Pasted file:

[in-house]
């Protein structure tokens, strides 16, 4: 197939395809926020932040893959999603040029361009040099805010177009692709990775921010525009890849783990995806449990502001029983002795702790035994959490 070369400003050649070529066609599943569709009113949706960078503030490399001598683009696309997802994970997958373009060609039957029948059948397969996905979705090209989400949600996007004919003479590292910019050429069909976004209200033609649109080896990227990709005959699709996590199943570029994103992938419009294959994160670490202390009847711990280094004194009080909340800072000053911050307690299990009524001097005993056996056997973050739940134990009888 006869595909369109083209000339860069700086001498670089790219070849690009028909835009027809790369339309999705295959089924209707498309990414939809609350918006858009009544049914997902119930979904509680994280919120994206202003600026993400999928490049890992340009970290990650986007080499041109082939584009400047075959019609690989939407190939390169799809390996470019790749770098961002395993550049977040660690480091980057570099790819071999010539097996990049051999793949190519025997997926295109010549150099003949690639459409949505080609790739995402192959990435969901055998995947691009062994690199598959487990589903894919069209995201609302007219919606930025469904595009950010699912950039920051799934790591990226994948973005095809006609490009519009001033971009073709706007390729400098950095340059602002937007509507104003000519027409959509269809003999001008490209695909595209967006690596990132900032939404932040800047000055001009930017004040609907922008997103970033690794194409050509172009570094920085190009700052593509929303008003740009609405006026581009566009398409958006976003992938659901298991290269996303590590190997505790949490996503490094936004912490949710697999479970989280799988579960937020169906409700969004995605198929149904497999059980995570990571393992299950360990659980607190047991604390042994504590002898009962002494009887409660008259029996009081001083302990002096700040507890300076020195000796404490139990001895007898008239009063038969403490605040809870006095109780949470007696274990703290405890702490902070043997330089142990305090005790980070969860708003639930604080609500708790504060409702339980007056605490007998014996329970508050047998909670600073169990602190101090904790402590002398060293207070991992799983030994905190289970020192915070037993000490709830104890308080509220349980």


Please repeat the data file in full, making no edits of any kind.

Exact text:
[in-house]
């Protein structure tokens, strides 16, 4: 197939395809926020932040893959999603040029361009040099805010177009692709990775921010525009890849783990995806449990502001029983002795702790035994959490 070369400003050649070529066609599943569709009113949706960078503030490399001598683009696309997802994970997958373009060609039957029948059948397969996905979705090209989400949600996007004919003479590292910019050429069909976004209200033609649109080896990227990709005959699709996590199943570029994103992938419009294959994160670490202390009847711990280094004194009080909340800072000053911050307690299990009524001097005993056996056997973050739940134990009888 006869595909369109083209000339860069700086001498670089790219070849690009028909835009027809790369339309999705295959089924209707498309990414939809609350918006858009009544049914997902119930979904509680994280919120994206202003600026993400999928490049890992340009970290990650986007080499041109082939584009400047075959019609690989939407190939390169799809390996470019790749770098961002395993550049977040660690480091980057570099790819071999010539097996990049051999793949190519025997997926295109010549150099003949690639459409949505080609790739995402192959990435969901055998995947691009062994690199598959487990589903894919069209995201609302007219919606930025469904595009950010699912950039920051799934790591990226994948973005095809006609490009519009001033971009073709706007390729400098950095340059602002937007509507104003000519027409959509269809003999001008490209695909595209967006690596990132900032939404932040800047000055001009930017004040609907922008997103970033690794194409050509172009570094920085190009700052593509929303008003740009609405006026581009566009398409958006976003992938659901298991290269996303590590190997505790949490996503490094936004912490949710697999479970989280799988579960937020169906409700969004995605198929149904497999059980995570990571393992299950360990659980607190047991604390042994504590002898009962002494009887409660008259029996009081001083302990002096700040507890300076020195000796404490139990001895007898008239009063038969403490605040809870006095109780949470007696274990703290405890702490902070043997330089142990305090005790980070969860708003639930604080609500708790504060409702339980007056605490007998014996329970508050047998909670600073169990602190101090904790402590002398060293207070991992799983030994905190289970020192915070037993000490709830104890308080509220349980």